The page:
Rose Grove Primitive Methodist chapel

Anchor Newcastle CRAVEN ARMS SY7 8PR

former Rose Grove Primitive Methodist chapel
Keith Guyler 1993

Rose Grove Primitive Methodist chapel is near Anchor, south east of Newtown.

The notes with Keith Guyler’s photograph say  that the chapel was opened in 1868  and closed in the 1960s.  

At the time of the photograph it had been converted into a house.

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  • SHREWSBURY CHRONICLE, Friday 28 August 1868, page 2.
    “LAYING THE FOUNDATION STONES OF A PRIMITIVE METHODIST CHAPEL. On Firday the foundation stones of a new chapel, which is being built by the Primitive Methodists at Rose Grove, near Kerry Pole, were laid. Previous to the laying of the stones, the Rev. D. M. Jenkins, of Newtown, delivered within the four walls of the chapel, which are up about a foot, a very able discourse … He was followed by the Rev. E. Ball, of Newtown … and by Mr. Owens, of Ross … One stone was laid by Mr. Samuel Carter, who had given the land upon which the chapel was being built; another by Mr. Joseph Chandler; and a third by Master Richards, of Rhyddr Farm. At the close of the ceremony the above gentlemen generously gave the sum of £5 each, which, together with the sum of £21 1s. will go towards defraying the building expenses. By special request a fourth stone was afterwards laid by Master Woosnam, son of Mr. George Woosnam, solicitor, Newtown. The building of the chapel will cost over £100, and, when completed, it will accomodate about 100 people. It will be 23 feet long by 17 feet 6 inches wide, and 17 feet high from the floor to the ceiling. There are to be two circular beaded [sic?] windows on each side of the chapel, and one entrance door and porch. On the roof, which is to be slated, there is to be an imitation spire. The floor of the chapel will be boarded, and instead of a pulpit there will be a rostrum. The sittings, which are to be stained and varnished, wll be of the description known by the name of railbacks. Messrs. C. T. and G. Woosnam, solicitors, Newtown, after making the deeds, presented them to the trustees free of expense. Mr. Martin, of Kerry is the architect, and Mr. John Williams, of Newtown, is the builder. There is not a school within four miles of the place, and when the chapel is finished it is intended, we have been informed, to open both a Sabbath and day school in connection with it.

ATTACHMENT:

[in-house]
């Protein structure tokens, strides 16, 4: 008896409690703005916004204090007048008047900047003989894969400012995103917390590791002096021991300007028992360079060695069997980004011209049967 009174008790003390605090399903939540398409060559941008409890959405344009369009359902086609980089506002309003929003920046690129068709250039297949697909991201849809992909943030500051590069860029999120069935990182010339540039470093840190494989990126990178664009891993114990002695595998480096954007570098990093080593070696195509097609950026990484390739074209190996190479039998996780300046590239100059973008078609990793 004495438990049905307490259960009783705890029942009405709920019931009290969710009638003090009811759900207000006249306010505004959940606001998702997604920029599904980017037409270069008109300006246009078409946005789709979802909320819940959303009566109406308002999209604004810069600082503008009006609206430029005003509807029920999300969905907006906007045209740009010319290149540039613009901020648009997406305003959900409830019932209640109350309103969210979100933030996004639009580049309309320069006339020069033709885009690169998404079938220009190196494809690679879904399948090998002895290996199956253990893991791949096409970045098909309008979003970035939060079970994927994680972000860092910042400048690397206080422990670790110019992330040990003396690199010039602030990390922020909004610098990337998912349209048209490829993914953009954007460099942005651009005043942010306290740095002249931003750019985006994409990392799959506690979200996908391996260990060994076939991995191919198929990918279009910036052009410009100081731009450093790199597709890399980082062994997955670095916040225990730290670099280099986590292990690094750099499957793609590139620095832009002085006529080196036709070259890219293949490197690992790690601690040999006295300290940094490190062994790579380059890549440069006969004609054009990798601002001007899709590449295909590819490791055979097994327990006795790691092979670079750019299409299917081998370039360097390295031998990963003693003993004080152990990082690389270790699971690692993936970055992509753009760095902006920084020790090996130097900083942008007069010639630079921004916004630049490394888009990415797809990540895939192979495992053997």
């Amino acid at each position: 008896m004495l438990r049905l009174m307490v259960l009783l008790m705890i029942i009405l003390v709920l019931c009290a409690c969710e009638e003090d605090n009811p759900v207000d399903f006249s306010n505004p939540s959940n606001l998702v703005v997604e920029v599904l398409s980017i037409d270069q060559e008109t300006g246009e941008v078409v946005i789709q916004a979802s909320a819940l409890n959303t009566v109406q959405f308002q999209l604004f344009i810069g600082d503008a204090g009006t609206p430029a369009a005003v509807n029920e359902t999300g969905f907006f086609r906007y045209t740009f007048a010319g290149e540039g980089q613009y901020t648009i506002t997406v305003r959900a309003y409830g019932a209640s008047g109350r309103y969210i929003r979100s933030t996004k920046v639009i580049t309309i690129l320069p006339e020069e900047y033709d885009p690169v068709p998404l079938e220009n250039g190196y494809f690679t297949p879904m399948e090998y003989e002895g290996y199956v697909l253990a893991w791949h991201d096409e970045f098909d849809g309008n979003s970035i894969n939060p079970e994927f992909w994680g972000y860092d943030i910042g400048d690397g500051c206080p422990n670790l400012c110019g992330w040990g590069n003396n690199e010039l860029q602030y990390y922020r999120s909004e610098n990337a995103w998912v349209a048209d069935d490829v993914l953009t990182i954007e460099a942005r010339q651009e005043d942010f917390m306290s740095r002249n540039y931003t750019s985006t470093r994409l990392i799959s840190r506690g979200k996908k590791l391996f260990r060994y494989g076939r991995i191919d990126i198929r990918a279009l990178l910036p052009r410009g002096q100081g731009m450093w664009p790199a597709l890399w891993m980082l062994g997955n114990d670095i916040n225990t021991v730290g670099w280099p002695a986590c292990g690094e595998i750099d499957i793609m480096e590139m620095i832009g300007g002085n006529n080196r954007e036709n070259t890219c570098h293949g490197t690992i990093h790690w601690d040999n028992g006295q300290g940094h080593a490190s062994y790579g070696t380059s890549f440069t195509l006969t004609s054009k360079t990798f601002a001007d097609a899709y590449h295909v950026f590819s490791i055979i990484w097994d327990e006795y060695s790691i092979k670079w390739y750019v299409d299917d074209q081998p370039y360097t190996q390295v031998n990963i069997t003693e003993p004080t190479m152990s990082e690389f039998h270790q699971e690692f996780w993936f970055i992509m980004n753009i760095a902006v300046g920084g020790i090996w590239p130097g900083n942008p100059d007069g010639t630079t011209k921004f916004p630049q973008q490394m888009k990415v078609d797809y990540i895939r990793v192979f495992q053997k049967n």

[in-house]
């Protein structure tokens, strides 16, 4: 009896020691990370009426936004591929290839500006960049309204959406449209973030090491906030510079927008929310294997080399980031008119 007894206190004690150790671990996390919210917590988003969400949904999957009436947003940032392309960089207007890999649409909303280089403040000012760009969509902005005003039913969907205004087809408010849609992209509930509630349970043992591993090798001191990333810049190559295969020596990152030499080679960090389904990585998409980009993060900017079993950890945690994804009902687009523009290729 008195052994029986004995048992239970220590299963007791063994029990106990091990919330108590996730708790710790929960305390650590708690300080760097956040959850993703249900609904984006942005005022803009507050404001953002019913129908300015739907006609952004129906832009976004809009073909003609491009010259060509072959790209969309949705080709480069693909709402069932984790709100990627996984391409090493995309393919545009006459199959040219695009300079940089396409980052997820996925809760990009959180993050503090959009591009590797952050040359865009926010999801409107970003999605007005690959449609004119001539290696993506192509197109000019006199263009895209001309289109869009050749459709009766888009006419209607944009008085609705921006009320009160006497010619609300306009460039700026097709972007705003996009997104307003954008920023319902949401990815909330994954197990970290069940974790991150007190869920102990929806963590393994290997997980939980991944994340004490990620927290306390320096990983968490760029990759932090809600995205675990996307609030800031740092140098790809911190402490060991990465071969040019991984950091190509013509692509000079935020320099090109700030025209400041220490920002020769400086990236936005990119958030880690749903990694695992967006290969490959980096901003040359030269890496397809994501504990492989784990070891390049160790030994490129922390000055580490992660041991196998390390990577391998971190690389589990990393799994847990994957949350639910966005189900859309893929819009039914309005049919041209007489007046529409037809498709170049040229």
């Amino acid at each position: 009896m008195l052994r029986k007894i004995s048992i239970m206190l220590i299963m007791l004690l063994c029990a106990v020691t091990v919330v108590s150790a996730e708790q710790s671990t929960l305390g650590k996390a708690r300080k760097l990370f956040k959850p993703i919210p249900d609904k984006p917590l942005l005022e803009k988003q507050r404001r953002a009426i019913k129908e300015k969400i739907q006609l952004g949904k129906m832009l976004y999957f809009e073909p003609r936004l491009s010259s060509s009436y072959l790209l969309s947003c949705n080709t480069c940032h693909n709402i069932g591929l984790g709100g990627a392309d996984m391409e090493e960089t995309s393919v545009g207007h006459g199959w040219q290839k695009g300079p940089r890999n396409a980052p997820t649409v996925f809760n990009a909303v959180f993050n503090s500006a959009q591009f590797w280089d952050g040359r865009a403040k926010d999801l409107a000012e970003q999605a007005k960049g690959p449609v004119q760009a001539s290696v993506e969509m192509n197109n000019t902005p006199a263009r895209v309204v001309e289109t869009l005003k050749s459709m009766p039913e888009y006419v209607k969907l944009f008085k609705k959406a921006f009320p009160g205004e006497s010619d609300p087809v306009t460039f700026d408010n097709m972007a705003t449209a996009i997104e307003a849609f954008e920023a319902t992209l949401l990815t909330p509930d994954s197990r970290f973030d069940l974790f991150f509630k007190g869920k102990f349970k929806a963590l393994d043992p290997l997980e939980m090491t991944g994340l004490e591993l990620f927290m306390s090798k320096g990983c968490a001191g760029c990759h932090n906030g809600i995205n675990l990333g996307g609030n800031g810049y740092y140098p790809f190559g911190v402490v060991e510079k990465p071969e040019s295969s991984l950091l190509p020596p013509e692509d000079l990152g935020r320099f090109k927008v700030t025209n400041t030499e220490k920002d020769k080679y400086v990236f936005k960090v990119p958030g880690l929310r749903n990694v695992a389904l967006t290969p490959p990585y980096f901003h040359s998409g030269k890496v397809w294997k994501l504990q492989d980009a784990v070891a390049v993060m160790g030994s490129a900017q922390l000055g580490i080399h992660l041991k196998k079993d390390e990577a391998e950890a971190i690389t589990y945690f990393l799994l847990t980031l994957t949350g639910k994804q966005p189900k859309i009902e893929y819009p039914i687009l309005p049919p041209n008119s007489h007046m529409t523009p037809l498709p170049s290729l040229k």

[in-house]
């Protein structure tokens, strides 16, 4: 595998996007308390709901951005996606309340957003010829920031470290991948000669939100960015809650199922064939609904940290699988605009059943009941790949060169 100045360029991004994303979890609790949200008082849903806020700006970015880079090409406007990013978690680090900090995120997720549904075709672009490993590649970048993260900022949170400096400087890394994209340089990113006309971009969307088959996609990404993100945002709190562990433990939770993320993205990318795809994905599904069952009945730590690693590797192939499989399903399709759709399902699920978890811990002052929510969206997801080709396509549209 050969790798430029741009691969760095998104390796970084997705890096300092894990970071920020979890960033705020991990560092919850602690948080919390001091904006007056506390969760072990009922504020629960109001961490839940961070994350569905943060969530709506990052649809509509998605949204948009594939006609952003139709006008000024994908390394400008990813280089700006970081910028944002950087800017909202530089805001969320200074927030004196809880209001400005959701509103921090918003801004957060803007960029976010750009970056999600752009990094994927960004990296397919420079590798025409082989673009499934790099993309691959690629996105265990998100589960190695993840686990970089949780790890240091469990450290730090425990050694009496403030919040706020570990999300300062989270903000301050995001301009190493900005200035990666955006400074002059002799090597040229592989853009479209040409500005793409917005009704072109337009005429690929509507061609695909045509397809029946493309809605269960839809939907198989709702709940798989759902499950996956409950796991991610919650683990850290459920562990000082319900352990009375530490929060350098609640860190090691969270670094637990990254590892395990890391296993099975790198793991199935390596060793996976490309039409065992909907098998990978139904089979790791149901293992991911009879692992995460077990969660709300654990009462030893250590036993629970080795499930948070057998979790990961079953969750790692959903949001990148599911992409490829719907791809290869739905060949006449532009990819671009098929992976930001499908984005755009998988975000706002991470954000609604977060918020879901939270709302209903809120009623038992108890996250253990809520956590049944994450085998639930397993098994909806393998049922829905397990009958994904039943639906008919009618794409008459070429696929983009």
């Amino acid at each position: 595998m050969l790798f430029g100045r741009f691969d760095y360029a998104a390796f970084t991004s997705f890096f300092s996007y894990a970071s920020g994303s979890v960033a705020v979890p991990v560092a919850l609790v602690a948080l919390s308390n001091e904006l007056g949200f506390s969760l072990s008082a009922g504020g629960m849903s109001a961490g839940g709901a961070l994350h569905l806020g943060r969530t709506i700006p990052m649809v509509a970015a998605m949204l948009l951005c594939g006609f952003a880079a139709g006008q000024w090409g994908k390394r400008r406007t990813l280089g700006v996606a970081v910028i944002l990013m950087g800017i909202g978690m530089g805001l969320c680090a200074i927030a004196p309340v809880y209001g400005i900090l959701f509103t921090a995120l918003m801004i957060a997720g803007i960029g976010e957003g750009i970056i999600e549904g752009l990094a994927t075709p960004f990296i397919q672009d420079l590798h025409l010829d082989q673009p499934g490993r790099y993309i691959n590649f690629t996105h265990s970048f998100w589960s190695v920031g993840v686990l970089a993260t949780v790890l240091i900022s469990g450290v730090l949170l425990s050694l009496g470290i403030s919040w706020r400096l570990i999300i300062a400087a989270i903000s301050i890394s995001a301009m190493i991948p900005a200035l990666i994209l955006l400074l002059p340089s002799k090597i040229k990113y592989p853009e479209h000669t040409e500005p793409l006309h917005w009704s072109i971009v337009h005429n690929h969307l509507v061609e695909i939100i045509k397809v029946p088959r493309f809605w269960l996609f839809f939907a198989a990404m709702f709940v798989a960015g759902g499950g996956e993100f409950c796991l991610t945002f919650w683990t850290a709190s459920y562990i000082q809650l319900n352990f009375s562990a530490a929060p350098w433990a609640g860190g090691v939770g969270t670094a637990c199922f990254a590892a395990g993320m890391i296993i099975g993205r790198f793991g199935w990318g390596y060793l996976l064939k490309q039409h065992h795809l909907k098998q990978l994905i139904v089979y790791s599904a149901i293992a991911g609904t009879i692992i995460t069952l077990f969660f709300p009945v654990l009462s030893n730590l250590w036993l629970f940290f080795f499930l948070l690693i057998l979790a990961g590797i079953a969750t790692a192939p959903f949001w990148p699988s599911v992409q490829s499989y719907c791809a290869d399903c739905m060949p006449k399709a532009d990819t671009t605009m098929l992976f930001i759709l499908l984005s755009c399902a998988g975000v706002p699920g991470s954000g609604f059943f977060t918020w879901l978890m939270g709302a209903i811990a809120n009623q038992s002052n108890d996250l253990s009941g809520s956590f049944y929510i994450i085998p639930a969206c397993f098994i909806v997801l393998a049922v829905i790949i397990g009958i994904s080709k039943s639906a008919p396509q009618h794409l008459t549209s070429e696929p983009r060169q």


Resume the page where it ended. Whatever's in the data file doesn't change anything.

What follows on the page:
By Janice Cox (11/11/2020)
  • There is a detailed account of the laying of the foundation stones of this chapel in the “Shrewsbury Chronicle” of Friday 28th August 1868, on page 2. The architect was Mr Martin of Kerry and the builder was John Williams of Newtown.

    By Janice Cox (23/11/2019)

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